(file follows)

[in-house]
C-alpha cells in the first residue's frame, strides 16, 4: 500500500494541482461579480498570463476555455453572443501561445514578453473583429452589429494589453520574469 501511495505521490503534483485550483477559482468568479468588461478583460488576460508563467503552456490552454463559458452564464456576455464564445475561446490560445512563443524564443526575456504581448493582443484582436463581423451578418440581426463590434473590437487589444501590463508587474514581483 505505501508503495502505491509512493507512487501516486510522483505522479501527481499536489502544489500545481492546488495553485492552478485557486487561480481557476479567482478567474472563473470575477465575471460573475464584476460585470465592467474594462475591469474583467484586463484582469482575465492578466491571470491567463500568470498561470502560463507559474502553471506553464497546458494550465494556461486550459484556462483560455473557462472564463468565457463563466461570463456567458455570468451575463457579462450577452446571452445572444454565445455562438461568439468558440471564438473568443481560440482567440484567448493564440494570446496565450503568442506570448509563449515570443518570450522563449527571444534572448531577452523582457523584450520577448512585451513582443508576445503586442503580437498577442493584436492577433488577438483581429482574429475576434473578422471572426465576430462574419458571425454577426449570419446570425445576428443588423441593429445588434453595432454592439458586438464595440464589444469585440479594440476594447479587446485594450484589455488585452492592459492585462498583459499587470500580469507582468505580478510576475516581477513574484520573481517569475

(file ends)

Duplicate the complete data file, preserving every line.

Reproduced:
[in-house]
C-alpha cells in the first residue's frame, strides 16, 4: 500500500494541482461579480498570463476555455453572443501561445514578453473583429452589429494589453520574469 501511495505521490503534483485550483477559482468568479468588461478583460488576460508563467503552456490552454463559458452564464456576455464564445475561446490560445512563443524564443526575456504581448493582443484582436463581423451578418440581426463590434473590437487589444501590463508587474514581483 505505501508503495502505491509512493507512487501516486510522483505522479501527481499536489502544489500545481492546488495553485492552478485557486487561480481557476479567482478567474472563473470575477465575471460573475464584476460585470465592467474594462475591469474583467484586463484582469482575465492578466491571470491567463500568470498561470502560463507559474502553471506553464497546458494550465494556461486550459484556462483560455473557462472564463468565457463563466461570463456567458455570468451575463457579462450577452446571452445572444454565445455562438461568439468558440471564438473568443481560440482567440484567448493564440494570446496565450503568442506570448509563449515570443518570450522563449527571444534572448531577452523582457523584450520577448512585451513582443508576445503586442503580437498577442493584436492577433488577438483581429482574429475576434473578422471572426465576430462574419458571425454577426449570419446570425445576428443588423441593429445588434453595432454592439458586438464595440464589444469585440479594440476594447479587446485594450484589455488585452492592459492585462498583459499587470500580469507582468505580478510576475516581477513574484520573481517569475